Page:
It is the times really, crime fascinates our society, and the morbid curiosity for all things crime can be nauseating at extreme levels. The biggest culprits for the advance of this crime fascination are the media and cinema. Heinous crimes get plenty of media attention, prime networks fall over each other to get exclusives from daunting criminals, and American cinema makes a killing from crime-themed movies. However, beyond the crime-craze in the media and cinema, interest gets acute to the extent of people going to great lengths to collect criminal paraphernalia sold by imprisoned criminals. The fancy name for these criminal paraphernalia is “murderabilia.”
The Term “Murderabilia”
In general, “murderabilia” is a blanket term to describe artifacts (tools or substances) used or involved in a crime. However, the term may also refer to creative pieces, for example, paintings, books, or memoirs; produced by the criminal. The major reason behind collecting the creative items by the criminal is to get an enlightened take on the personality and mind pattern of the criminal, or to put it more plainly to understand the “twisted mind” of the criminal. That is not the only reason though. Sometimes, some collectors may wish to analyze the items in hopes of unraveling possible links between the items and other unsolved crimes linked to the criminal. Yet for a sizeable percentage of collectors, it is simply about an eccentric, though morbid, desire to hold a relic of history.
“Son of Sam” Law and First Amendment Rights
Unsurprisingly, there is quite a market for the artworks and murderabilia of well-known convicted criminals. Nonetheless, it does constitute significant worry if the law allows unfettered trade of such macabre merchandise that could very well lead to the criminals making fortunes going by the volume of interest. To this end, states enacted “Son of Sam” laws and related bills to prohibit famed killers from making substantial proceeds off the crime they committed. The original draft of the “Son of Sam” laws was in the ‘70s. The original draft was in response to the serial killer David Berkowitz almost closing deals that involved him selling his story to book publishers. The law sought to do the more humane thing of seizing the proceeds from the sale and redistribute said funds to the families of the victims. Nonetheless, the law has had its own share of legal turbulence as a Supreme Court ruling opined that the laws infringed on the First Amendment rights of the imprisoned criminals. Regardless of the ruling, momentum for such laws have not waned as several laws still exist to limit the financial benefits prisoners could make from their dark horrendous acts and stories.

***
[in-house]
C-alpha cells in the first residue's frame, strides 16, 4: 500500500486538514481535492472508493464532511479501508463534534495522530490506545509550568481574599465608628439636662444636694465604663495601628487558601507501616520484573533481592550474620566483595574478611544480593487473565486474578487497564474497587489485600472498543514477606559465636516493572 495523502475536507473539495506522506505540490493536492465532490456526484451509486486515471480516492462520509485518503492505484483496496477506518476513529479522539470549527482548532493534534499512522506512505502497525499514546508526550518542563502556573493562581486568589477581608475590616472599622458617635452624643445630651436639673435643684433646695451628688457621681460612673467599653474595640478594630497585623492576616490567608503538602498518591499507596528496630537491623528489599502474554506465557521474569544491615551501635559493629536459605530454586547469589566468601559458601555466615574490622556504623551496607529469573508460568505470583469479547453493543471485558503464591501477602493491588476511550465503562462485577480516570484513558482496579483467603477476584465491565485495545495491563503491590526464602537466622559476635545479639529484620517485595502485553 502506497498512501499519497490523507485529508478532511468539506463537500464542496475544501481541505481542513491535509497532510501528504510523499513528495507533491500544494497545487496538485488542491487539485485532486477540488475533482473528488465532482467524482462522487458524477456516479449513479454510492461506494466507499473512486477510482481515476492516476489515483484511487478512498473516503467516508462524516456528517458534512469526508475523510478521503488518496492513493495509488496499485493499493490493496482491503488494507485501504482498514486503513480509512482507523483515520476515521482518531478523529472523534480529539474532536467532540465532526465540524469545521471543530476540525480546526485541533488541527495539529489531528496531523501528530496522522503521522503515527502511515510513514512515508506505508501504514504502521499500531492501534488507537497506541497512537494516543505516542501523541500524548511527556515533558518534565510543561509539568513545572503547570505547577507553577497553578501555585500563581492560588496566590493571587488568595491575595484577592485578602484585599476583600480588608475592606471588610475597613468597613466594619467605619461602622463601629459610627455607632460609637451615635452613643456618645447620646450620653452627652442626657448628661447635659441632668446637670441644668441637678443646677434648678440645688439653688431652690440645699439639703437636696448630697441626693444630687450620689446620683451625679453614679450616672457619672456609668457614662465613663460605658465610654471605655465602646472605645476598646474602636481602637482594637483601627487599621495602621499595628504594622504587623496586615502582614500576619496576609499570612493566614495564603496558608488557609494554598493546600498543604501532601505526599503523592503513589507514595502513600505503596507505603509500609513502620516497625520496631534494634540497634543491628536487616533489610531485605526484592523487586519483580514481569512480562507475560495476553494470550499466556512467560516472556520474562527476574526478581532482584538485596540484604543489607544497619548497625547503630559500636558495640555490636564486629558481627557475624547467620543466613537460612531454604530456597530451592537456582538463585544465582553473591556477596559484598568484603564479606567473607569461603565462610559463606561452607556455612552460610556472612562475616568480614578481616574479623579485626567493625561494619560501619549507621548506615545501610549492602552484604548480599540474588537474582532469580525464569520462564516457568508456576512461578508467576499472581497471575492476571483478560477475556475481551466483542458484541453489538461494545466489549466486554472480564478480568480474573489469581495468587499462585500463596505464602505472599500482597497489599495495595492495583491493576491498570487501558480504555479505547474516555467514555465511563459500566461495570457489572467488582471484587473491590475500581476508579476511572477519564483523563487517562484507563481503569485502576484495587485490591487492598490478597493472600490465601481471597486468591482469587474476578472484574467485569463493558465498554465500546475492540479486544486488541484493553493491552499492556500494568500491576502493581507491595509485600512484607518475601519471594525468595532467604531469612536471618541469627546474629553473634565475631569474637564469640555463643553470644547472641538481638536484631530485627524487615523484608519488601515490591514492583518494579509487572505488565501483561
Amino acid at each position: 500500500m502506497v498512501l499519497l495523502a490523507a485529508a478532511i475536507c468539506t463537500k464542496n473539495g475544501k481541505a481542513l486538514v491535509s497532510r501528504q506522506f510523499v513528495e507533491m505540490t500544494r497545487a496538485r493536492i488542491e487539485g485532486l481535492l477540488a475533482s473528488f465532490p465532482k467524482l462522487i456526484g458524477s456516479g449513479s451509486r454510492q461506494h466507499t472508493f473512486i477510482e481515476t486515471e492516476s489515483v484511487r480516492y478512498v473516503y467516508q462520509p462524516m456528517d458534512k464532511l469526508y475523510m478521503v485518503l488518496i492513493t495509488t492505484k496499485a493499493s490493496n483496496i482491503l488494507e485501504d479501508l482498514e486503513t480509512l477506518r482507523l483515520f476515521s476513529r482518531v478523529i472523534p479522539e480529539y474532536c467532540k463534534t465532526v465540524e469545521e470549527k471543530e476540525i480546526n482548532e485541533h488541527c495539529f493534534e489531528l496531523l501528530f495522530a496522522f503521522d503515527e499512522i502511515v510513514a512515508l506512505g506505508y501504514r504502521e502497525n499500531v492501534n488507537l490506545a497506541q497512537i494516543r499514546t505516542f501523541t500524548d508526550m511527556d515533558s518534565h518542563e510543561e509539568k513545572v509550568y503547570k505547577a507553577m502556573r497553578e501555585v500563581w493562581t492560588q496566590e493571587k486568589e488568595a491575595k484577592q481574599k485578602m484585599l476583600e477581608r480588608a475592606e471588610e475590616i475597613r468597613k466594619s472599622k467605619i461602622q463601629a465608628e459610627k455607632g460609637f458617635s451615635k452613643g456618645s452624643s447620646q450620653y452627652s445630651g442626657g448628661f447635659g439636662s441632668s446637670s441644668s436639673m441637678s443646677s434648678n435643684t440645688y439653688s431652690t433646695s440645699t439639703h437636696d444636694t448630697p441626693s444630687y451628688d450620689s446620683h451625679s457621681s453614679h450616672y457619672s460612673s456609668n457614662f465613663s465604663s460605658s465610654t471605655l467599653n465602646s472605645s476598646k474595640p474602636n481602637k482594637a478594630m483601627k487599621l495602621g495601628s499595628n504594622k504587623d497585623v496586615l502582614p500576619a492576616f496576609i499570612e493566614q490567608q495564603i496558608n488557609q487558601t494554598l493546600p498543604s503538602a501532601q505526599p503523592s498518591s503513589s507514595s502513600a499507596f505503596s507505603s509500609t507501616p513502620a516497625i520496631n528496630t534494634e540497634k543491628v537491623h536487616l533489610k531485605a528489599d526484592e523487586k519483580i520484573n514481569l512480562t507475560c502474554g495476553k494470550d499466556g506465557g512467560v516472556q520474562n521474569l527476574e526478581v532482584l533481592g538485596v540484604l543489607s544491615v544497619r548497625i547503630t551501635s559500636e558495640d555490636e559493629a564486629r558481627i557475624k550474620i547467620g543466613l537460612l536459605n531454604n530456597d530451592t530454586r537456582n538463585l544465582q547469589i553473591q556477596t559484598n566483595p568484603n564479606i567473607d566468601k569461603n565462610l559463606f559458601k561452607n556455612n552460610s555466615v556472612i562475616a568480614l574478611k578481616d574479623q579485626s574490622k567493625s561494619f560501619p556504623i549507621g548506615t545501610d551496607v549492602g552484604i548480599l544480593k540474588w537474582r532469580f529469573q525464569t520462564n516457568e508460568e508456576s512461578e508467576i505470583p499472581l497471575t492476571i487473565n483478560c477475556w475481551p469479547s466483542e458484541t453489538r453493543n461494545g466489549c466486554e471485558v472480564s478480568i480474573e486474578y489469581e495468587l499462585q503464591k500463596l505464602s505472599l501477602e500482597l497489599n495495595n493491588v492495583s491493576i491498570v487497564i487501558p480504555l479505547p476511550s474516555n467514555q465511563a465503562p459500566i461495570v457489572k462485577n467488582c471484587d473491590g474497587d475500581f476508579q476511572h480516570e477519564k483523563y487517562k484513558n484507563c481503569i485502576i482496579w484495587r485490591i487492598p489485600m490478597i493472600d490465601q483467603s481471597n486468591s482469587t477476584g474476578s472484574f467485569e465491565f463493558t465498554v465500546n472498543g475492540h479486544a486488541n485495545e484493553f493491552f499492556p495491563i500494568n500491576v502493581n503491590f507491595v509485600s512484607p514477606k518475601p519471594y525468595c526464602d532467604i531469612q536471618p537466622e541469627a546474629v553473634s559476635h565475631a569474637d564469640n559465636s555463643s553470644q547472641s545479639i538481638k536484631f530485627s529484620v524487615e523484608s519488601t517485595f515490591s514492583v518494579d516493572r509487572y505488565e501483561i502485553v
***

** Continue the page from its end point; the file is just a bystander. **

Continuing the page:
Florida Lien Law on Sharing of Proceeds from Artistic or Literary Account of One’s Crime
In the state of Florida, a proceeds-lien law exists. It stipulates the exact sharing structure of proceeds from any artwork, particularly, cinematic or literary accounts of the events of a crime.
- The dependents of the felon would receive TWENTY-FIVE (25) PERCENT of the proceeds.
- If the felon does not have dependents, then the Crimes Compensation Trust Fund, a fund that compensates victims of crimes in Florida, would receive this share.
- The victim(s) of the crime would receive TWENTY-FIVE (25) PERCENT of the proceeds, to the extent that the court ascertained damages to be.
- If the victim(s) are unable to receive the proceeds, the dependents of the victims would receive the share.
- If the damages ascertained by the court are less than twenty-five (25) percent, the Crimes Compensation Trust Fund would receive the extra (remainder)
- The rest of the proceeds will be used to foot the court costs associated with the following:
- Prosecution of the convicted felon
- Jury fees
- Per diem for Florida prosecuting attorneys
- Court reporter fees, et cetera
- The remainder after all above transactions have been made would go to the Crimes Compensation Trust Fund